The study of voting behaviour remains a vibrant sub-discipline of political science. The Handbook of Electoral Behaviour is an authoritative and wide ranging survey of this dynamic field, drawing together a team of the world's leading scholars to provide a state-of-the-art review that sets the agenda for future study. Taking an interdisciplinary approach and focusing on a range of countries, the handbook is composed of eight parts. The first five cover the principal theoretical paradigms, establishing the state of the art in their conceptualisation and application, and followed by chapters on their specific challenges and innovative applications in contemporary voting studies. The remaining three parts explore elements of the voting process to understand their different effects on vote outcomes. The SAGE Handbook of Electoral Behaviour is an essential benchmark publication for advanced students, researchers and practitioners in the fields of politics, sociology, psychology and research methods.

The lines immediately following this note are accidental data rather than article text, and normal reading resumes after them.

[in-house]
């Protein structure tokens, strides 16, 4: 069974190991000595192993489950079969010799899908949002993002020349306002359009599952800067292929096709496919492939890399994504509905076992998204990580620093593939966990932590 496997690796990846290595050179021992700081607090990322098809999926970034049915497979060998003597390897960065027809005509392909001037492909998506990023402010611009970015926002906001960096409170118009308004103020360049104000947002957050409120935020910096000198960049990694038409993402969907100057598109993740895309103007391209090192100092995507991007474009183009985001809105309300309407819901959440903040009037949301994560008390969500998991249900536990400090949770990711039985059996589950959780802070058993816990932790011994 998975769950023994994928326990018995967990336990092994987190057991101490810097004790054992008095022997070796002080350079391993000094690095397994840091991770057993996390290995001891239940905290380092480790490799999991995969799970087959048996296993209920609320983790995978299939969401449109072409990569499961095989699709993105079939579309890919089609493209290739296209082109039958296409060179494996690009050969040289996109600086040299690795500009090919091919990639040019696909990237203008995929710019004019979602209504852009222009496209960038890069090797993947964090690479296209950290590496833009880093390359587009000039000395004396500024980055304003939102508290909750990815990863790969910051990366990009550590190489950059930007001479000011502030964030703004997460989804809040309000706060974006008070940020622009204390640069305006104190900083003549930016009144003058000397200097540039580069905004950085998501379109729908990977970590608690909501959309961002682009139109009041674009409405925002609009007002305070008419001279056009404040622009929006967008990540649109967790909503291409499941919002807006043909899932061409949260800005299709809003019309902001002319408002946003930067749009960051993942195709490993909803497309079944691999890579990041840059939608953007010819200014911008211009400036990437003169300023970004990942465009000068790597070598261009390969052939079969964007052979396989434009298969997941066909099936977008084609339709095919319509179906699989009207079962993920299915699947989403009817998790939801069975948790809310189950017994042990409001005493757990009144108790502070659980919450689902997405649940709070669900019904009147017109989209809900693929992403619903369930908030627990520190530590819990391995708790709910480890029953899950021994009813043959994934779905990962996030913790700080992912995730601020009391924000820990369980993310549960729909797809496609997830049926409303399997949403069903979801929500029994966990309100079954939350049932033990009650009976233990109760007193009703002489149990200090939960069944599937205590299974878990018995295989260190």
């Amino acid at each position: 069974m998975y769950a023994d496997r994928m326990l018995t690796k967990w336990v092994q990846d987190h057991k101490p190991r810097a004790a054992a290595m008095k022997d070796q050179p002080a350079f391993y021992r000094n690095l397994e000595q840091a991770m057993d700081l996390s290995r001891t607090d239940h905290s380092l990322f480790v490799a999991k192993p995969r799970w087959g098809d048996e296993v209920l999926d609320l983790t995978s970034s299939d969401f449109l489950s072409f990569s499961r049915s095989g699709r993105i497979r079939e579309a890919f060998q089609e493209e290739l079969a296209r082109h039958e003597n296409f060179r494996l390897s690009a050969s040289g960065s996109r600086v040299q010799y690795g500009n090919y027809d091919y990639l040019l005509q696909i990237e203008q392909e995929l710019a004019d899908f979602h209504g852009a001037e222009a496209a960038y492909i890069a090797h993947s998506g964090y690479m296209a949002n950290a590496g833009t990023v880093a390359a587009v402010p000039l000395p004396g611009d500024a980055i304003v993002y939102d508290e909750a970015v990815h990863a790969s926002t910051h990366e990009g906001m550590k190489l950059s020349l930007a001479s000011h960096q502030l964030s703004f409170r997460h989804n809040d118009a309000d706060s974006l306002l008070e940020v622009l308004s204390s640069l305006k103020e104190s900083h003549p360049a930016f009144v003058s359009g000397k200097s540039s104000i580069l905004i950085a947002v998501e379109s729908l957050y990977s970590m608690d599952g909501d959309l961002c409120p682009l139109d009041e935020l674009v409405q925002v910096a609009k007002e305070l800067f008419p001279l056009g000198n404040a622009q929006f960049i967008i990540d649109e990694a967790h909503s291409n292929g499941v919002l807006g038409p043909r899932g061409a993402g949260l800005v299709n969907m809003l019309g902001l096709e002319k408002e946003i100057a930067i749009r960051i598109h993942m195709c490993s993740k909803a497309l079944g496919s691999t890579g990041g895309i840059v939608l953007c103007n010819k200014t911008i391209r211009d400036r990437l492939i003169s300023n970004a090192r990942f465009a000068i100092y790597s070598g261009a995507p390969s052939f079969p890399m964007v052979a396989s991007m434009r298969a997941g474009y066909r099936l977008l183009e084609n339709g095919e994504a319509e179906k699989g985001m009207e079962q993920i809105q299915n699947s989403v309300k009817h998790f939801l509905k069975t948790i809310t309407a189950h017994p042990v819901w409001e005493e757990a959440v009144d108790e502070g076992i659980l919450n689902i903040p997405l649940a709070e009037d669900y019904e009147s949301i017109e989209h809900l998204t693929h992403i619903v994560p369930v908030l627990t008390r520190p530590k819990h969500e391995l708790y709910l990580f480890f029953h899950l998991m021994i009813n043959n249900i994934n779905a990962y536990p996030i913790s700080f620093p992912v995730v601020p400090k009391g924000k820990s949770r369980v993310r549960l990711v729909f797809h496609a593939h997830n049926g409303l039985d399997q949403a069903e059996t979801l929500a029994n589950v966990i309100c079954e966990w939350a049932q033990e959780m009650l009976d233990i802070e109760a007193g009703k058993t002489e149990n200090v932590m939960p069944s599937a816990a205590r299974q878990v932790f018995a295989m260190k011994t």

Chapter 7: Age and Voting
Age and Voting
Within the field of electoral behaviour, there are few variables that are as consistently found to affect different aspects of voting as age. First, citizens’ age is found to affect the probability that they turn out to vote on Election Day. The very first scholars conducting election studies already observed a curvilinear relationship between age and turnout. This observation, of young voters being more likely to abstain and the probability of turning out to vote decreasing somewhat in old age, has since been confirmed in a large and growing number of studies (Bhatti and Hansen, 2012; Blais et al., 2004; Konzelmann et al., 2012; Leighley and Nagler, 2014; Wass, 2007; Wolfinger and Rosenstone, ...